Monday, June 26, 2006
Reports from Washington D.C. on two fronts show a federal government intent on preserving the power of wealthy interests in our country's political landscape.
As Toni Locy reports for the AP in the Washington Post, today the U.S. Supreme Court struck down Vermont's law which set limits on the size of permissible political contributions and on how much candidates could spend on a campaign. And as the judicial branch was busy siding with wealthy interests over the rest of us, the legislative branch was busy sitting on its hands on lobbying reform, as reported by Jeffrey Birnbaum and Jim VanDeHei in the Washington Post.
From its outset, the case (Randall v. Sorrell), promised to be an important one. Vermont was the first state to pass a law limiting spending on political campaigns since the 1976 Supreme Court decision Buckley v. Valeo. The Buckley court had ruled that money is speech and that therefore the only constitutionally permissible interests in regulating such speech were the corruption or appearance of corruption of candidates. This meant that while limits on political contributions were OK, there was not much room constitutionally for limiting spending.
But the vacancies on the Court created by death of Chief Justice Rehnquist and resignation of Justice O'Connor put two new justices into the mix, neither with a well-defined record on campaign finance. While the Supreme Court had upheld low contributions limits only a few years previously in Nixon v. Shrink and had generally been moving in a direction of more respect for campaign finance reforms, it was possible that Vermont's contribution limits were now also in play.
In a split ruling with six separate opinions, the Court struck Vermont's limits on spending and contributions. In doing so, the Court did not hold that contribution limits are unconstitutional per se; rather, that Vermont's ($200 for state reps; $400 for statewide candidates) were too low to pass constitutional muster. The Court gave short shrift to Vermont's spending limits, saying that nothing had changed since Buckley, and that Vermont's interest in limiting the amount of time candidates spend fundraising was not a constitutionally protected interest.
The upshot of the ruling is unclear, but we can probably expect a series of legal attacks on contribution limits in states and municipal jurisdictions around the country. Equally important, Americans will continue to see massive spending on political campaigns.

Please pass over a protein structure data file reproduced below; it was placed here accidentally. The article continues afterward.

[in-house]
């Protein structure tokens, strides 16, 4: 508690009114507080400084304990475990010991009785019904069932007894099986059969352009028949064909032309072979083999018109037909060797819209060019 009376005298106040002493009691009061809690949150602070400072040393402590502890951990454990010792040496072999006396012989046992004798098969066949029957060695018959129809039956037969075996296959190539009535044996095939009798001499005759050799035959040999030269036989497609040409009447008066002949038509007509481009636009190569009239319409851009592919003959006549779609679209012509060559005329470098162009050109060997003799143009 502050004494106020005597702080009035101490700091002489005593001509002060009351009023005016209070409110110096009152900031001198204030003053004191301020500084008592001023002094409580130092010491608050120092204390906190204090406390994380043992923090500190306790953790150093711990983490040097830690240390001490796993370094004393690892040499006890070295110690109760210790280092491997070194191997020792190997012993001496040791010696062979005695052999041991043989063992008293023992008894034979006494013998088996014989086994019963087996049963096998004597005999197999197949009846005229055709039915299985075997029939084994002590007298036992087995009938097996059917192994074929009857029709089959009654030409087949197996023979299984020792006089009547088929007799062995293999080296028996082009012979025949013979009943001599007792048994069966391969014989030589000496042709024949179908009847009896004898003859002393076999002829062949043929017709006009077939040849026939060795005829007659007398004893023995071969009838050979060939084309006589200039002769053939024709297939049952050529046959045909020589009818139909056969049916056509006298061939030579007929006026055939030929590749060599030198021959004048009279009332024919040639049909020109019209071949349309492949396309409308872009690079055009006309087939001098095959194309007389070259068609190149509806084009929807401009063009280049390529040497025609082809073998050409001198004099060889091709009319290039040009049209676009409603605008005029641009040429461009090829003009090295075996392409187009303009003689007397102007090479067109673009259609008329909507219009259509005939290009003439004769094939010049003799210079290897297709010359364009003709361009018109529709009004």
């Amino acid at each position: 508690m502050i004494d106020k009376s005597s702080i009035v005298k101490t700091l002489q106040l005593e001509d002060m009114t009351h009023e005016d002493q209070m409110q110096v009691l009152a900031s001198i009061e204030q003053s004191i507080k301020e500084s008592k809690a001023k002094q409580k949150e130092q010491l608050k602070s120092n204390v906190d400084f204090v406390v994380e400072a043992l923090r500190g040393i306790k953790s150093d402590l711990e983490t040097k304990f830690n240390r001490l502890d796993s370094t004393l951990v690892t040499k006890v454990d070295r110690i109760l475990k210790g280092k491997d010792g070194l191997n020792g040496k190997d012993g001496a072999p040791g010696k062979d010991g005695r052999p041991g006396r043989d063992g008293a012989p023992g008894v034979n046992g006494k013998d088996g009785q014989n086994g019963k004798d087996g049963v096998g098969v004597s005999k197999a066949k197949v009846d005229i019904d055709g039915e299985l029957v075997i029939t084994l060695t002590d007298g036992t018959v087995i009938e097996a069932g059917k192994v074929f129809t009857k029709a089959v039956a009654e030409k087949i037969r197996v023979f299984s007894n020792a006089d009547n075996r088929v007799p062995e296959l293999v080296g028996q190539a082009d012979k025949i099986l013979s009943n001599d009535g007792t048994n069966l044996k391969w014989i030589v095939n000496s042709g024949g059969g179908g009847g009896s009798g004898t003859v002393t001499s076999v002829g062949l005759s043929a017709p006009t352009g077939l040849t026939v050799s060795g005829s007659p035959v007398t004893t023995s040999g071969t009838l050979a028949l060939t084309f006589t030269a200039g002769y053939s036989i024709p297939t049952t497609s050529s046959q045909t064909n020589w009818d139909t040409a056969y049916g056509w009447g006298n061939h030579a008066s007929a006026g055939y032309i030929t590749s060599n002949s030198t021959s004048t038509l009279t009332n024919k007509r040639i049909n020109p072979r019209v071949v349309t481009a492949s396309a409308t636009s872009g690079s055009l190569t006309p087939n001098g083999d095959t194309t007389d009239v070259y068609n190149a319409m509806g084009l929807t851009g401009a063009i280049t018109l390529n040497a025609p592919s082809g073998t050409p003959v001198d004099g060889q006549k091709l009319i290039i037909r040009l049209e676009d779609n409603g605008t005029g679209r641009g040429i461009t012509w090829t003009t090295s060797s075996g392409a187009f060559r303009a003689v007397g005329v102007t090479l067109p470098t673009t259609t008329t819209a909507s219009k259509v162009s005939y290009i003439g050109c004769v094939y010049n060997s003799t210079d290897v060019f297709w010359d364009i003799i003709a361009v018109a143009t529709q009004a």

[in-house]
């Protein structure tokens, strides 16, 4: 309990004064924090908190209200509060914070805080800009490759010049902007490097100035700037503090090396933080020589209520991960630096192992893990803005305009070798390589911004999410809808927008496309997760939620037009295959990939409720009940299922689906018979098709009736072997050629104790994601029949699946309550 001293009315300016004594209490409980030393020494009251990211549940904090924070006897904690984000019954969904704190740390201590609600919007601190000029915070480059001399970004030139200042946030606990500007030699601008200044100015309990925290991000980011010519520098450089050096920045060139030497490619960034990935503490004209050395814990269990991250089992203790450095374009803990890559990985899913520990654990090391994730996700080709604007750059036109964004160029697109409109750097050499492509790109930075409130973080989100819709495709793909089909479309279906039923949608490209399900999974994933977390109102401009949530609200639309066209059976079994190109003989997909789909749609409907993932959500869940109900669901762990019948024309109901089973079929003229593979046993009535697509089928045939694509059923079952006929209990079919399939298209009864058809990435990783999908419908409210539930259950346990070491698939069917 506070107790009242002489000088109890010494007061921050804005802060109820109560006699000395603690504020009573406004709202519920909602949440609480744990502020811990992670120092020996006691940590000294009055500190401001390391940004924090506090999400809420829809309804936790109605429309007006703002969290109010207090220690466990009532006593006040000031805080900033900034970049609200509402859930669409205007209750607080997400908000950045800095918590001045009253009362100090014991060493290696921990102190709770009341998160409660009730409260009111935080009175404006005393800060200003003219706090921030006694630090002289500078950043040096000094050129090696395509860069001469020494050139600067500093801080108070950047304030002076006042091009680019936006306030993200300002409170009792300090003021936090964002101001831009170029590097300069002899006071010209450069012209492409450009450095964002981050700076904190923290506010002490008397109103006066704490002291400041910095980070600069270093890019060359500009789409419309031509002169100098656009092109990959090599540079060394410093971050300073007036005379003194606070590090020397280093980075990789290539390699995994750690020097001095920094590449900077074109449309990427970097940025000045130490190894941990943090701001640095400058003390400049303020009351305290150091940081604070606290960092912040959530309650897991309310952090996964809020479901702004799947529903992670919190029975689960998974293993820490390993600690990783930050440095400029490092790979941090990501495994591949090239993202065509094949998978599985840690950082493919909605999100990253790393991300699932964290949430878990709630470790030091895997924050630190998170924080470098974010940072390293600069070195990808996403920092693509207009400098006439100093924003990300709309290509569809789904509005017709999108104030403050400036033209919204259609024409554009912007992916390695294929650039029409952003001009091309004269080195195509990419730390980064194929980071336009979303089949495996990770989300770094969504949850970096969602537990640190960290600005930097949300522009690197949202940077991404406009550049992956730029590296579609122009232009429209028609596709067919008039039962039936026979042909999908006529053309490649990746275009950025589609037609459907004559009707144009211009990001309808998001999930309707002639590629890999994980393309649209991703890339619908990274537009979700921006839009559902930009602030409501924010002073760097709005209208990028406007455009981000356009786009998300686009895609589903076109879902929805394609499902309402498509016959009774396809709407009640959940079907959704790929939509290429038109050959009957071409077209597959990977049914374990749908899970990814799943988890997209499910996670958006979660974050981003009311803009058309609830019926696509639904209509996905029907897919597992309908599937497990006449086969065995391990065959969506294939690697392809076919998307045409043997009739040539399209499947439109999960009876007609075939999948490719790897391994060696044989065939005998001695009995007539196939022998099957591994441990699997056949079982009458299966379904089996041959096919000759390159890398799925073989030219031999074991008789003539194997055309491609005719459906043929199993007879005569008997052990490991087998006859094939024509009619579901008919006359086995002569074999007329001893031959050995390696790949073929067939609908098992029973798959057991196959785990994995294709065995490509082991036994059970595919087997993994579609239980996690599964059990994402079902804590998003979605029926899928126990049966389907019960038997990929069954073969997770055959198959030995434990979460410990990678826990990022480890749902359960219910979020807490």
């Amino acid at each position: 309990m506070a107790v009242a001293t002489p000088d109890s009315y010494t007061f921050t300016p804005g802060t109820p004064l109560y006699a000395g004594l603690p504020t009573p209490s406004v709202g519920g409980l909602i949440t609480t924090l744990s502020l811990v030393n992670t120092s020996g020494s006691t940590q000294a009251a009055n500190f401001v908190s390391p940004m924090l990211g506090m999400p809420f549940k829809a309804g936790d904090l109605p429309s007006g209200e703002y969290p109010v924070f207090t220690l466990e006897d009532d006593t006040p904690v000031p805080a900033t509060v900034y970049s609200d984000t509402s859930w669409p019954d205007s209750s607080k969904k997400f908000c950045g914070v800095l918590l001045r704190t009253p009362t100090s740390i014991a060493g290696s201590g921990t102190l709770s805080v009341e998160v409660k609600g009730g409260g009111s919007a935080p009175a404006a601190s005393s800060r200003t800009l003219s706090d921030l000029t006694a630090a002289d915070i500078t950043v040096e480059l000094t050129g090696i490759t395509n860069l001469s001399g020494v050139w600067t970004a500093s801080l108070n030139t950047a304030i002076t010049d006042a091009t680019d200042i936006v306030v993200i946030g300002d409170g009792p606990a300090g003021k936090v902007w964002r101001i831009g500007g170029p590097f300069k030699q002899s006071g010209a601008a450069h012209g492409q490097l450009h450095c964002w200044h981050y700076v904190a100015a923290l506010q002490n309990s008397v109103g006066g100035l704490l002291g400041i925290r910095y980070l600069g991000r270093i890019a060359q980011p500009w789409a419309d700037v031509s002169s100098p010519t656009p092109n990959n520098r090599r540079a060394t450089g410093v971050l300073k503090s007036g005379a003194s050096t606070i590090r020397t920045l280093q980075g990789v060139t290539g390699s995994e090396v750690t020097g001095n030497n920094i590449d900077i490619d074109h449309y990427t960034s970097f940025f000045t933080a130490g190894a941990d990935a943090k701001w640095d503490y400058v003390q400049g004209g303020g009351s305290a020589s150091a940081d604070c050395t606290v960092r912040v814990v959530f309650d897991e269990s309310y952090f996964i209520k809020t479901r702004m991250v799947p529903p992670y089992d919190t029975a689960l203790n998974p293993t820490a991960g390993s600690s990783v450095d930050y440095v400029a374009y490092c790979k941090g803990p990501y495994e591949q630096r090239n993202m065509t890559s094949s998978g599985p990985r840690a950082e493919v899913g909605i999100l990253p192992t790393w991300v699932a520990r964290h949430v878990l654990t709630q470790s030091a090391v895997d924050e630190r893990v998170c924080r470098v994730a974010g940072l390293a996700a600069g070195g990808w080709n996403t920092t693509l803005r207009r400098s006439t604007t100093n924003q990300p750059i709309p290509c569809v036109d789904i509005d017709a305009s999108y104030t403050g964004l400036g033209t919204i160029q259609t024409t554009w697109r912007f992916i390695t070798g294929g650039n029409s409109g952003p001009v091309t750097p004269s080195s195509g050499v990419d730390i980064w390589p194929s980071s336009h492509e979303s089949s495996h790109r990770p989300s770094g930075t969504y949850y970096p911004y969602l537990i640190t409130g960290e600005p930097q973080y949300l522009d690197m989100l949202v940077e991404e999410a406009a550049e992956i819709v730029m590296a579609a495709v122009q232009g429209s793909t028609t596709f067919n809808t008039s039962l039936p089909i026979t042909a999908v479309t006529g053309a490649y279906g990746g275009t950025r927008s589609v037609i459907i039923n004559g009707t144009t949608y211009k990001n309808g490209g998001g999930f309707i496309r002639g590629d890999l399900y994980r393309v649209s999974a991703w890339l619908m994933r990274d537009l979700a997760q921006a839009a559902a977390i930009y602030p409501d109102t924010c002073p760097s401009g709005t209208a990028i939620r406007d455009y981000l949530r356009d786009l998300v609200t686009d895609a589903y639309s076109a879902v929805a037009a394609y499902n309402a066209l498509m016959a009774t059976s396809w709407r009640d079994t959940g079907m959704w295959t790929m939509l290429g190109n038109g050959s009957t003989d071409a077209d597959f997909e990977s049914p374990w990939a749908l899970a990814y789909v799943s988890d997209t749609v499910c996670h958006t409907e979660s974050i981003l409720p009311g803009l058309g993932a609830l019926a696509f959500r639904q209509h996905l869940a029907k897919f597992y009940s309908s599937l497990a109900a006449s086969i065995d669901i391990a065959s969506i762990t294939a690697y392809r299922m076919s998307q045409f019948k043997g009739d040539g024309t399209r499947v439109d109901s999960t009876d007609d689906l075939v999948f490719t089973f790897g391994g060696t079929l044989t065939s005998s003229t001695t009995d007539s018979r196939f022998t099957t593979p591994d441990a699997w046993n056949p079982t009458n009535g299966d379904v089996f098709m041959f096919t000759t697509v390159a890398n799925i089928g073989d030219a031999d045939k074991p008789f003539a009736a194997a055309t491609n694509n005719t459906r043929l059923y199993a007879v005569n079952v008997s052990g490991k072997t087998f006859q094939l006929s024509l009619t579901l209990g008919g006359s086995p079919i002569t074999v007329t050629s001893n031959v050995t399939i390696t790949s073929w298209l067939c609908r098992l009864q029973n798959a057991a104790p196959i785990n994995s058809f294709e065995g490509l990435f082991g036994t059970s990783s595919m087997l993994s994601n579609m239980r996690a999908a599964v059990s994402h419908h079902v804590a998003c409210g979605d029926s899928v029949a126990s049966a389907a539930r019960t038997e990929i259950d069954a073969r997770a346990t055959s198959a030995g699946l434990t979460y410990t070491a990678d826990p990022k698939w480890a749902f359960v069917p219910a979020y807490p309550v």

No Lobbying Reform For You!
The failure of Congress to pass lobbying reform comes as little surprise, despite the repeated assertions of many congressional leaders in the wake of the Abramoff scandal that they would pass such reforms. Most members of Congress are hooked on the campaign cash from lobbyists and the wealthy interests they represent, which gives them the insulation from electoral accountability which members seek.
Screw your constituents over on health care? Who cares? The pharmaceutical and insurance industry will make sure you stay in office. Fail to address the growing gas prices? No worries! The petroleum companies and automakers will line your campaign coffers with enough cash to win your next six elections.
Putting It All Together
There is a connection between the Supreme Court's decision and Congress's refusal/inability to pass lobbying reform: money's stranglehold on our government. Under the U.S. Constitution, Congress is supposed to serve as the people's check on the Supreme Court. Instead of fulfilling that duty, Congress signed off this year on two new Supreme Court justices, both of whom sided with wealthy interests in today's decision. A decision, by the way, which benefits those members of Congress with the backing of wealthy interests - all of them, in other words. Every single member.
It becomes ever clearer that the American people no longer receive much in the way of representation in our nation's capitol. The legislative branch has become a fully functioning branch of corporate and wealthy America with the fervent and consistent backing of the judicial branch. Our constitutional rights to a representative government have been auctioned off piecemeal by the judicial branch, nominated by the executive branch and approved by the legislative.
Representative democracy in the USA is ... well, it isn't representative. And if a democracy is no longer representative, is it even still a democracy?